By Amie Sites
---- — After a video posted to Facebook drew attention to complaints of animal mistreatment, a local veterinarian has concluded the animals in question aren't neglected — their owner just needed some guidance.
A video posted to the Pharos-Tribune's Facebook page July 5 garnered 370 shares within one week. The 5 minute, 33 second video shows someone commentating on the state of three horses and two calves on a property in Cass County.
Local officials responded to the complaints of animal mistreatment and visited the location but determined neglect wasn't the case.
Animal control received a call July 5. Dr. Chris Ciotta, who runs the Cass County Animal Hospital, visited the residence Tuesday.
Brian Hyder, animal control officer, declined to comment on the case.
Ciotta determined the animals were not neglected, talked to the animal owner and went over some things he could improve. Although one of the horses was thin, it was not determined malnourished, he said.
“I would not say they are neglected; I would just say the owner needed direction,” Ciotta said. “He seemed very receptive to the advice.”
There was feed out for the animals, but it wasn’t the best quality, Ciotta said.
The owner, Scott Hunter, said he still lives on the property and stayed somewhere else last week while a new roof was put on his residence. While he was gone he had someone feed his horses, he said.
There are three horses — Nacho, Sunny and Beer — and two calves on the property, Hunter said. He has had Nacho for four years, Sunny for three years, Beer for a year and the two calves for a few months, he said.
"Dr. Ciotta speaks for himself and would be the first one to say something if there was something wrong here," Hunter said.
During Ciotta's visit, the horses and calves were interactive and didn’t seem sluggish or depressed, Ciotta said.
There was a similar investigation in January, according to Jill Rife, Chief Deputy with the Cass County Sheriff's Department. The complaints were coming from the same source, she said.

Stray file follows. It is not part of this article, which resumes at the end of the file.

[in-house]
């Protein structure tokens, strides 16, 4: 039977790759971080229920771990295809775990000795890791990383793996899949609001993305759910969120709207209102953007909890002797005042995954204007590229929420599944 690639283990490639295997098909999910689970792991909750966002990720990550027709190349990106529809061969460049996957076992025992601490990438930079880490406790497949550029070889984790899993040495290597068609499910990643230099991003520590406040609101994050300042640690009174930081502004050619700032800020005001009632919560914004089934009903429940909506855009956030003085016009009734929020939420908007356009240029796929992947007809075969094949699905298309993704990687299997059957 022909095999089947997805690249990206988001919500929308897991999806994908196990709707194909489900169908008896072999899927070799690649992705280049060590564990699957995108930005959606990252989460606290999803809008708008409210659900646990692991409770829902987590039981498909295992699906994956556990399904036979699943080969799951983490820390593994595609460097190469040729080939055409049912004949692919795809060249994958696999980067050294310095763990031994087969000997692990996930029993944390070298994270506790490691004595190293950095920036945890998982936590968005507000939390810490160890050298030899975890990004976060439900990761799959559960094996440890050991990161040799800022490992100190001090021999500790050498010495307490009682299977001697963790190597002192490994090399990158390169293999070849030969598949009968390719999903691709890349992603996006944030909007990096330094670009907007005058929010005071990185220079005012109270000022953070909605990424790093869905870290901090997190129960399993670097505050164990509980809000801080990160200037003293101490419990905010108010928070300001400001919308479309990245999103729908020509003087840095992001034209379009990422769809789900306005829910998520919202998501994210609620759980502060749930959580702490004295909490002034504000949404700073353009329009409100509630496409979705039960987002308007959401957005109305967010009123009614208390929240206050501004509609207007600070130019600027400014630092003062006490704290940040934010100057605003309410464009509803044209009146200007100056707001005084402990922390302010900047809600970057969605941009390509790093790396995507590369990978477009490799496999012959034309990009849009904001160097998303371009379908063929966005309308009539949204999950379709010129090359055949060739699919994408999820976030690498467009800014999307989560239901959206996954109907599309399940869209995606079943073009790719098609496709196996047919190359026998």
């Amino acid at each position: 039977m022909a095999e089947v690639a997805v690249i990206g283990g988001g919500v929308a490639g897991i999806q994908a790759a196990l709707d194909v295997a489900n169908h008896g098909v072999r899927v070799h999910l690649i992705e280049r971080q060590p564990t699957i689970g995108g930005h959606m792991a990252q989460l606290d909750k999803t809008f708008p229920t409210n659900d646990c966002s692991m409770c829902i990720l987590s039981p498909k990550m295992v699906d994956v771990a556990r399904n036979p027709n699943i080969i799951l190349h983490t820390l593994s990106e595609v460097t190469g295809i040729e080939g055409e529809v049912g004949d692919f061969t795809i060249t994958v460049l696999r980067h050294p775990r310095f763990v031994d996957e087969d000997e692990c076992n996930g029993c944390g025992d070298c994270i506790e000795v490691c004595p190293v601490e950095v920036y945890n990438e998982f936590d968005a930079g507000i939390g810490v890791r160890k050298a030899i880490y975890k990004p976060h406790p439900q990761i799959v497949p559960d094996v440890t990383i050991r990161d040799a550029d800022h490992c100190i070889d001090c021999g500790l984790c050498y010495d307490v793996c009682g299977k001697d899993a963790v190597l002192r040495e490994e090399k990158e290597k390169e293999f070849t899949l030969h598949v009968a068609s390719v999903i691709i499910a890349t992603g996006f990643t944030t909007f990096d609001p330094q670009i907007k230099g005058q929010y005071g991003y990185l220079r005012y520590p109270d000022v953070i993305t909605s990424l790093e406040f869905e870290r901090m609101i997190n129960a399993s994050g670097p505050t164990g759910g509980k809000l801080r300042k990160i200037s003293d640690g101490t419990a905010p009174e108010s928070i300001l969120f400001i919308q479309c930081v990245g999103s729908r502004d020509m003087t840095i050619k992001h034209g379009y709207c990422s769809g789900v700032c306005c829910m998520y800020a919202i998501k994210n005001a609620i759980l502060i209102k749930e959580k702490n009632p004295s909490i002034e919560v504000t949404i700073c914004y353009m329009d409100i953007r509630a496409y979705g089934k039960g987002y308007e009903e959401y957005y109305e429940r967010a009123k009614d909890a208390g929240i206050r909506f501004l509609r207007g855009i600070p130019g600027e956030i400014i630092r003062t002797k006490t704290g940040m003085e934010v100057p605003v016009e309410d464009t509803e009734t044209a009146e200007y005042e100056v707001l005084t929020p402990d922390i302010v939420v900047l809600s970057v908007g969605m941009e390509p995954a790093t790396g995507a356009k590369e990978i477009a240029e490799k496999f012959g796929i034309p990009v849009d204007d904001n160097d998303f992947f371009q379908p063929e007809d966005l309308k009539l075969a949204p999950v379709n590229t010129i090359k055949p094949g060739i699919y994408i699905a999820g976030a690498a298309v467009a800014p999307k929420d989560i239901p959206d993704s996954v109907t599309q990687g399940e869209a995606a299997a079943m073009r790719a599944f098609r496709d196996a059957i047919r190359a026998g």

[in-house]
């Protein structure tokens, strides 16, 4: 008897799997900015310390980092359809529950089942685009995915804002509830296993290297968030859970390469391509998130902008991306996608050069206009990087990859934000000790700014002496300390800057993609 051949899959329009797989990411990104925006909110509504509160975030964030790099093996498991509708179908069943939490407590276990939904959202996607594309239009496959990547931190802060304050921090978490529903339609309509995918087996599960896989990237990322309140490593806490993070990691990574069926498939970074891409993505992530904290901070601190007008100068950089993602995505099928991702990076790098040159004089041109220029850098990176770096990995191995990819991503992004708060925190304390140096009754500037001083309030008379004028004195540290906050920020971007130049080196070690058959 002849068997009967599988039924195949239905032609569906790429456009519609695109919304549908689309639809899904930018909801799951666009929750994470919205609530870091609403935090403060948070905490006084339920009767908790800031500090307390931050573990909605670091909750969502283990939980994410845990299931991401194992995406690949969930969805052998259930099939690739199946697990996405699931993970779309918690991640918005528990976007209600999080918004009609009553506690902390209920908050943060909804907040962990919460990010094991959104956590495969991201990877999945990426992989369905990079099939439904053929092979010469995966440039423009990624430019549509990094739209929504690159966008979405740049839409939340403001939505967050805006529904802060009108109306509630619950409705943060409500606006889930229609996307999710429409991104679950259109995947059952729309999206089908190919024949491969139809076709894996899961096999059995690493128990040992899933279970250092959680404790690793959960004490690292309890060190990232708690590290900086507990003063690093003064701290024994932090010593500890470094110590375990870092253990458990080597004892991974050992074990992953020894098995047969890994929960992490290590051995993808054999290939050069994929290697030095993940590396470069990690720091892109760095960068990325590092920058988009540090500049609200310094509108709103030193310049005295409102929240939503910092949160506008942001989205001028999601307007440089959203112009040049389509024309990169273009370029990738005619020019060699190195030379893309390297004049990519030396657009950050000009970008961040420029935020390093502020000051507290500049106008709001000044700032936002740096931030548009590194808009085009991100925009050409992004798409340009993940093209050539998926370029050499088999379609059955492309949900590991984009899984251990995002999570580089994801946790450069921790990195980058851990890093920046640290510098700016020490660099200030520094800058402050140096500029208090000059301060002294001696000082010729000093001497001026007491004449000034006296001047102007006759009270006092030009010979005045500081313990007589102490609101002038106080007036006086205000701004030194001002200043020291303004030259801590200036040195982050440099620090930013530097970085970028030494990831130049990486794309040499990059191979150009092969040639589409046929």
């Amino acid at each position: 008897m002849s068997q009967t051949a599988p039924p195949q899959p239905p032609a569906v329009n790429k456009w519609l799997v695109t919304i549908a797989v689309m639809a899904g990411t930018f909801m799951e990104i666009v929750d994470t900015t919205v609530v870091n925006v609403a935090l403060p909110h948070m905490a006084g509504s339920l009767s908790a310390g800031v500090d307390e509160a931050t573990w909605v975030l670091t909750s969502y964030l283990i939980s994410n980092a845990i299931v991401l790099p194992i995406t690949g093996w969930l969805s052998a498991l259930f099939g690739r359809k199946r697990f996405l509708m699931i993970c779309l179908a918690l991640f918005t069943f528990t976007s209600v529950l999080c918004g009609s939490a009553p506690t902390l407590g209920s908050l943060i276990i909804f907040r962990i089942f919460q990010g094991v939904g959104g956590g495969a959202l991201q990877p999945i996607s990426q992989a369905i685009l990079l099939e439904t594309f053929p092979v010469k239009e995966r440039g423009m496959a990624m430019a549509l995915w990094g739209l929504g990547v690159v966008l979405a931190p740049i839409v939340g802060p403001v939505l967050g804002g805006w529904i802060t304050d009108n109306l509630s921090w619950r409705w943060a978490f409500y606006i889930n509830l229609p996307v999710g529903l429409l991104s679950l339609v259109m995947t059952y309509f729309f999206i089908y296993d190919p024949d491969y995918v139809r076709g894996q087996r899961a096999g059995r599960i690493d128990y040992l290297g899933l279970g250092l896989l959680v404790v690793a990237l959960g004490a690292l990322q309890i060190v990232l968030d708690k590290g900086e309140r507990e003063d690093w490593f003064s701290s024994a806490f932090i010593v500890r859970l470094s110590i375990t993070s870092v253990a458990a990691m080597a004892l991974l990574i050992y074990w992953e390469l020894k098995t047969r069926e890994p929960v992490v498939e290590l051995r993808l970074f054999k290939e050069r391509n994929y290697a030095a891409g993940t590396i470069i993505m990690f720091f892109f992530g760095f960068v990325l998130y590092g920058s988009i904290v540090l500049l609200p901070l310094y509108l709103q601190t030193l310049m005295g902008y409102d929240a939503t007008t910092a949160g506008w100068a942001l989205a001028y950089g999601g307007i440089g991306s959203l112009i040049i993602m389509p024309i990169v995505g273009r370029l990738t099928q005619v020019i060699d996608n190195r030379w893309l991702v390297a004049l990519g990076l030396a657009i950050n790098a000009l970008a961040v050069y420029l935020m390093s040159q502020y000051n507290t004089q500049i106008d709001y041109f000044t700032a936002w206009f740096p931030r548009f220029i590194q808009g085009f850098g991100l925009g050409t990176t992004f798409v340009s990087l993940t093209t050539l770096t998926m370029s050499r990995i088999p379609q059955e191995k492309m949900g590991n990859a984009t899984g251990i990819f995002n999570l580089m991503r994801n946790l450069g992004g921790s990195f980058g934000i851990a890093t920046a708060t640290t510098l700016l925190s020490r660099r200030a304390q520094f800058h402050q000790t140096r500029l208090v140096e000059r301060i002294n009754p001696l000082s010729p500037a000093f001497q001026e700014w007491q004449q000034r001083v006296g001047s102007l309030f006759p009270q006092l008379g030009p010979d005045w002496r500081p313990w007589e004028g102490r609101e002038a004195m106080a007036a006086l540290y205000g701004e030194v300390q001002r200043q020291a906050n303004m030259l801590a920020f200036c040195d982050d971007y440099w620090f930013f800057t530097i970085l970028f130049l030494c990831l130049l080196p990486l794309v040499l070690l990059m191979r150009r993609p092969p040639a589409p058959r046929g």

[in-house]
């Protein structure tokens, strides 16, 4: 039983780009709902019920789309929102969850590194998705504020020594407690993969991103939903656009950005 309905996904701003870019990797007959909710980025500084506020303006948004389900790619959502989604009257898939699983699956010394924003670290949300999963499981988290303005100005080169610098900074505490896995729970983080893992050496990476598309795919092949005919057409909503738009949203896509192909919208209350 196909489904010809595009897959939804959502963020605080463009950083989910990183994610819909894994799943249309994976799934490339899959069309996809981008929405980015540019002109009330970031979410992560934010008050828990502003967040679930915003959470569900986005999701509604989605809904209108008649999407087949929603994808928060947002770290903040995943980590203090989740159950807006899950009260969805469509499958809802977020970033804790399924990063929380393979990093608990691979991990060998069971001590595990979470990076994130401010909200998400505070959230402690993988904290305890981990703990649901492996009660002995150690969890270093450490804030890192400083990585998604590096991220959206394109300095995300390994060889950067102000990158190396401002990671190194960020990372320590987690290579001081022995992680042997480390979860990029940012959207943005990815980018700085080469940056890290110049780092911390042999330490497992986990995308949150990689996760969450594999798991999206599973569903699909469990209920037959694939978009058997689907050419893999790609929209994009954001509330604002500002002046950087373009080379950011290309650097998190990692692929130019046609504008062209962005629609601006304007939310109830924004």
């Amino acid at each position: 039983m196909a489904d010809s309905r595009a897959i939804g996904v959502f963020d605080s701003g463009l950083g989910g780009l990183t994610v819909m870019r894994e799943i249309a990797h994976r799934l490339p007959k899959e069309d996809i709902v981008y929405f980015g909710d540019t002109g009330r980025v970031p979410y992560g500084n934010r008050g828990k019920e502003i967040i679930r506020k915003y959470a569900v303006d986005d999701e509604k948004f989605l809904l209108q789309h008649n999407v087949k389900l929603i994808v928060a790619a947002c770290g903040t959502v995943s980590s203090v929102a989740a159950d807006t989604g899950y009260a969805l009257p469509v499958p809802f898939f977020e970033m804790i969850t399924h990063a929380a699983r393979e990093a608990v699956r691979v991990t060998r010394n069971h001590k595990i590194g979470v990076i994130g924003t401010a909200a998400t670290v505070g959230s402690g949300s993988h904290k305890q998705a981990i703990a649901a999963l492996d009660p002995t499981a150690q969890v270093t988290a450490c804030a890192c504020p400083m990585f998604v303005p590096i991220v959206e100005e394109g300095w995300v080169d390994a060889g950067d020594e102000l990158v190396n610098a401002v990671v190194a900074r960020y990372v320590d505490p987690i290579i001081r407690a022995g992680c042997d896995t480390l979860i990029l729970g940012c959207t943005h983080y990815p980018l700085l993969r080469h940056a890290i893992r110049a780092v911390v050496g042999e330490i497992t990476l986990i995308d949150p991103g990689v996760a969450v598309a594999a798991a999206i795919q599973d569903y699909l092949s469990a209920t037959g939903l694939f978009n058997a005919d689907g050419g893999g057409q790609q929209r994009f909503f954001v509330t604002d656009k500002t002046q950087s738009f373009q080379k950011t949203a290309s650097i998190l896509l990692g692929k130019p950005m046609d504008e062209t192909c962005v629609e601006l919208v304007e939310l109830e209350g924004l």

Complaints called in to the sheriff's department have mostly been about animals being out and on the road, Cass County Sheriff Randy Pryor said. The department received several calls and sometimes tried to coax them back into the pen, Pryor said.
"When we go to the property, there is plenty of food," Pryor said. "We're trying to take measures to correct the issue of the animals getting out, but it's the owner's responsibility."
Additional advice Hunter received included separating the horses when feeding them and working on keeping the animals within the fence, Hunter said.
Animal control, a state livestock inspector, members from the sheriff's office and others have visited the property.
Lisa Clark, director of the Cass County Humane Society went out to the property with Ciotta Tuesday.
Only one person called the Cass County Humane Society about the property, Clark said. She clarified she deals only with dogs and cats and animal control brings the animals to her for care.
The Cass County Humane Society is "not unsympathetic to the issue," Clark said. "We're just not qualified to make that call."
Ciotta said he will allow time for the suggestions he gave to be implemented. Ciotta drives by the property frequently enough and said he may call the owner.
“I think sometimes people just need a little more education,” Ciotta said. “Our society is too quick to point fingers as opposed to helping people out.”